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An election's coming and the PM's treading water -- where's a Russian to blame now that we need one?

Kirill Kalinin inside the Russian embassy in Ottawa a few weeks before he was expelled from Canada. Photo: David J. Climenhaga

It was a year ago Friday that the government of Canada declared Kirill Kalinin and three other Russian diplomats persona non grata and sent them packing for using, in the words of Prime Minister Justin Trudeau, "their diplomatic status to undermine Canada's security or interfere in our democracy."

Nobody bothered to commemorate the expulsion on the anniversary except the former First Secretary of the Russian Embassy in Canada himself.

With Jody Wilson-Reybould, Jane Philpott, and Trudeau's troubles to write about, the Ottawa Press Gallery had bigger fish to fry than bothering to rehash the mass expulsion of Russian diplomats from Western countries in response to the poisonings of Russian expatriate Sergei Skripal and his visiting daughter Yulia in the U.K., which remain unsolved and controversial.

However, Kalinin reposted a couple of year-old Canadian news stories about his expulsion on his Facebook page from Moscow, where he now mans the Russian Foreign Ministry's Canada Desk.

If you're a Canadian diplomat in Russia, I guess Kalinin is now the guy you have to call if you want to get anything approved. That must be awkward!

Kalinin got into trouble in Canada because he turned out to be a deft hand at social media and tweeted, among many things, an embarrassing factoid about Foreign Affairs Minister Chrystia Freeland's family history, the fact her Ukrainian grandfather Michael Chomiak collaborated with the Nazis in Eastern Europe during World War II.

This may have been what Trudeau had in mind when he said last year that the interference in our democracy took the form of "efforts by Russian propagandists to discredit our Minister of Foreign Affairs in various ways through social media and by sharing scurrilous stories about her."

The trouble was, as David Pugliese of the National Post observed, the scurrilous story was true. "It soon became clear that Chomiak had indeed worked with the Nazis, editing an anti-Semitic newspaper in Poland," Pugliese wrote. "Photos showed him partying with senior Nazi leaders and files from the newspaper revealed pro-Nazi propaganda and cartoons aimed at denigrating Jews."

Since Postmedia is something like present-day Canada's equivalent of Soviet-era official newspapers Izvestia and Pravda combined, this officially makes Pugliese's report both the news and the truth, does it not?

Regardless, perhaps the reappearance of last year's stories reminded the beleaguered Trudeaucrats in Ottawa -- facing a more difficult fall election than they'd anticipated at this time last year thanks to their own ineptitude -- that sometimes it's handy to have someone like Kalinin nearby to kick around.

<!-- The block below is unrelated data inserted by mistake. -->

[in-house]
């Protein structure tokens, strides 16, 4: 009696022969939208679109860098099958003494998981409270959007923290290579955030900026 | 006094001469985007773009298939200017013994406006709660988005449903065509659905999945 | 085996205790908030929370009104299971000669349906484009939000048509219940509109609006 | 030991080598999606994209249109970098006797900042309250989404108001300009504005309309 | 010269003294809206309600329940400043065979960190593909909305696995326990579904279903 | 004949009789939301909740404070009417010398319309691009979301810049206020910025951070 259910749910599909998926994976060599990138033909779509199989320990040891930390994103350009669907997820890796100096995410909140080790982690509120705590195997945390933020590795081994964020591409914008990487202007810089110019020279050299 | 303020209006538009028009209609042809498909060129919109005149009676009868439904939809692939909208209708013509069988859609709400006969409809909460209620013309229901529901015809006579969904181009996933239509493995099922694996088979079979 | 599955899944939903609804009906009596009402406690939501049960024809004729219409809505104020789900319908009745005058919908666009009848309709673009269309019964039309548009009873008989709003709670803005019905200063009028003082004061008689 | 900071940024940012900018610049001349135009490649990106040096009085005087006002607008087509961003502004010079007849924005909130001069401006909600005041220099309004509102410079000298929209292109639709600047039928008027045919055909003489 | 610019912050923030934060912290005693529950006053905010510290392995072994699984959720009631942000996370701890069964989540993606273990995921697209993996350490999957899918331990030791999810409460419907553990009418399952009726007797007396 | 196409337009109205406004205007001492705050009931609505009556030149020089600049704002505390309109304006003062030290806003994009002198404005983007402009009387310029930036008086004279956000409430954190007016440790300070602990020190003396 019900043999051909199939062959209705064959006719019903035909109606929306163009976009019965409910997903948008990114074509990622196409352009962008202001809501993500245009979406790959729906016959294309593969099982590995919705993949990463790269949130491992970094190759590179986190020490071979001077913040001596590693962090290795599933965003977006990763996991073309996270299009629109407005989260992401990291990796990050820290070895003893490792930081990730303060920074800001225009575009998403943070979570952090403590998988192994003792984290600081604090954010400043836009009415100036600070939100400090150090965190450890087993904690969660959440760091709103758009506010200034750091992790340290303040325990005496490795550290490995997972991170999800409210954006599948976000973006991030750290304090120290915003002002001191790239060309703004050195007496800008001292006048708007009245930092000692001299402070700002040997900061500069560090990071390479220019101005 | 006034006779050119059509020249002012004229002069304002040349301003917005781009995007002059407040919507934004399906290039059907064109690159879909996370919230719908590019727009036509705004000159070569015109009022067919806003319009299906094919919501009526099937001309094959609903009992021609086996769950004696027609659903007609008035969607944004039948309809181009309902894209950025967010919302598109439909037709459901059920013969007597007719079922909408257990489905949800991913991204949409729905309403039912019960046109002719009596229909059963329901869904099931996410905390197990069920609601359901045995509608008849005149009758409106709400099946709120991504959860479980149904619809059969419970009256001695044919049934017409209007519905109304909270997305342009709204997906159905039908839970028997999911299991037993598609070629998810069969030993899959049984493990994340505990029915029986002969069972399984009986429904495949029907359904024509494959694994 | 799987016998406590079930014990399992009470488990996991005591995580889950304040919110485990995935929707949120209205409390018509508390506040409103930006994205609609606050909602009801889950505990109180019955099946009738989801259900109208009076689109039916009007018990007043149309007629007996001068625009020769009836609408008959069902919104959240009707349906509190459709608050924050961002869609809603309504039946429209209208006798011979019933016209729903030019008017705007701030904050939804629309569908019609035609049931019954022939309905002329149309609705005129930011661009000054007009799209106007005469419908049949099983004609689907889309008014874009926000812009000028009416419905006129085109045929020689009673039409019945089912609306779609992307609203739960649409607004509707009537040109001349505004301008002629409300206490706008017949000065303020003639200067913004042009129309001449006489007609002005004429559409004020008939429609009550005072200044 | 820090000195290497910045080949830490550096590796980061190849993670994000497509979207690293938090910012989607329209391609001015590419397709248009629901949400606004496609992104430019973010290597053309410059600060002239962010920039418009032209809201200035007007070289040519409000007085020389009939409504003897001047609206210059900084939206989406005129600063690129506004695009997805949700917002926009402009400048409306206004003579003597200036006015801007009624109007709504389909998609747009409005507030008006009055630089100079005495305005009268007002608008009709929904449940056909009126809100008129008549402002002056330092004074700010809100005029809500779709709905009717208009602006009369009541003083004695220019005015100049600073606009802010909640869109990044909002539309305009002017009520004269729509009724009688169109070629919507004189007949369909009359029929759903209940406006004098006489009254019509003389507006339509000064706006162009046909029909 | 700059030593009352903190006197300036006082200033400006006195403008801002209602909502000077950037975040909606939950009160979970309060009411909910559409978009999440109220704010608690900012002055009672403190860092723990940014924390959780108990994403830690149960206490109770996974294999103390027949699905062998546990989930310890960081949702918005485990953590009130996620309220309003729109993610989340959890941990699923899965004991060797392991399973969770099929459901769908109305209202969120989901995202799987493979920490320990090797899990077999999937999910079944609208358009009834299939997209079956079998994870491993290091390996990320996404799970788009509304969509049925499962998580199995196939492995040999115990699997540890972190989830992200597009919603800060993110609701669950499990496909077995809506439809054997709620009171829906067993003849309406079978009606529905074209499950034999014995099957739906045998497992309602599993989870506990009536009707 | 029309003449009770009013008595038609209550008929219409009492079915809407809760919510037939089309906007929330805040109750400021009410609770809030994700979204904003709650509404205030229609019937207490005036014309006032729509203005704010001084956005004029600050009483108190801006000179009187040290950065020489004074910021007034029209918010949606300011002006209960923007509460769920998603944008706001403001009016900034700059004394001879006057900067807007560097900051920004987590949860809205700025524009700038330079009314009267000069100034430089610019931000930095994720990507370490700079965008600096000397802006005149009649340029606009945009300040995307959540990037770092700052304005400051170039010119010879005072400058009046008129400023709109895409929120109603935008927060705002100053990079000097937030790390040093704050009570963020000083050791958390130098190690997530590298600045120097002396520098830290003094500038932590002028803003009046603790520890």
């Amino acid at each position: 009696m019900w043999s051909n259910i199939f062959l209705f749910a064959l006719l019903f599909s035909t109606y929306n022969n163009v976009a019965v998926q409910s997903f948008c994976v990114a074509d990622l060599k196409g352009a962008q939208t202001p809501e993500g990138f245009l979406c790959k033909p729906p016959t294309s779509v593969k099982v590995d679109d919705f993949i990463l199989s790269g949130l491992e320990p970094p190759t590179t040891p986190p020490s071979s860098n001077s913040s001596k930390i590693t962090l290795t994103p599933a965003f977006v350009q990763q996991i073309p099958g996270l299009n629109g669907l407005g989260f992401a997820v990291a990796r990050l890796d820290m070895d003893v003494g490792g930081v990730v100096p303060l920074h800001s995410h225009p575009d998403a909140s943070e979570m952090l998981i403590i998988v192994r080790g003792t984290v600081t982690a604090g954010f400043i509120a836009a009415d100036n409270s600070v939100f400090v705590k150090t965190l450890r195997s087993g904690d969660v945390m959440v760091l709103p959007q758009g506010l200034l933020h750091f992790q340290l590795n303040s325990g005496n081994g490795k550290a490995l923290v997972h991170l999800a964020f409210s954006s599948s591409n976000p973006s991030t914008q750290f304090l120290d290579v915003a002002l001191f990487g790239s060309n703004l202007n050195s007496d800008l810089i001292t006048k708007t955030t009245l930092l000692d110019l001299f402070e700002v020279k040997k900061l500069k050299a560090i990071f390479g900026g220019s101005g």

"Our judgment is interference is very likely and we think there has probably already been efforts by malign foreign actors to disrupt our democracy," Freeland told a meeting in France of foreign ministers from the nations with the world's seven largest "advanced" economies, also on Friday.

Of course, if the Liberals manage to lose this fall's election to a hapless goof like Conservative Leader Andrew Scheer with or without Trudeau at the helm, it will be pretty hard to blame Russian President Vladimir Putin, the Internet Research Agency in St. Petersburg, Kalinin, or any of the other usual Russian suspects for the debacle.

No, it'll be obvious that this time the Liberals managed to mess things up all by their own sweet selves.

Well, Freeland -- who might very well be a leading candidate to replace Trudeau, if it comes to that -- accomplished one thing by kicking Kalinin out of the country. The Russian Embassy's social media efforts have pretty well gone to hell in a handbasket since he departed.

This puts paid to the theory last year's brouhaha was ginned up by an robotic army of Russian trolls using Huawei G5 routers, or whatever, if you ask me.

Just the same, Freeland also suggested such efforts aren't just about getting a particular party or candidate to win. "The effort is to make our societies more polarized and to make us, as citizens of democracies, more cynical about the very idea that democracy exists and that it can work."

Okay, but it seems to me that the Conservative Party of Canada and its provincial chapters, not Moscow, are the ones doing the heavy lifting on that front.

Regardless of that, Freeland assured her G7 counterparts the government is setting up a "critical election protocol," including five powerful Ottawa mandarins, to decide if any foreign interference in October’s federal election is serious enough to alert the public in mid-campaign. (This would not include, presumably, influence by paid electoral consultants and contractors from the foreign republic immediately south of the 49th Parallel.)

With the fate of the Natural Governing Party in the balance, it's good to know some of our top people will now be poring over Facebook and Twitter in the defence of the Realm.

David Climenhaga, author of the Alberta Diary blog, is a journalist, author, journalism teacher, poet and trade union communicator who has worked in senior writing and editing positions with The Globe and Mail and the Calgary Herald. This post also appears on David Climenhaga's blog, AlbertaPolitics.ca.

Image: David J. Climenhaga

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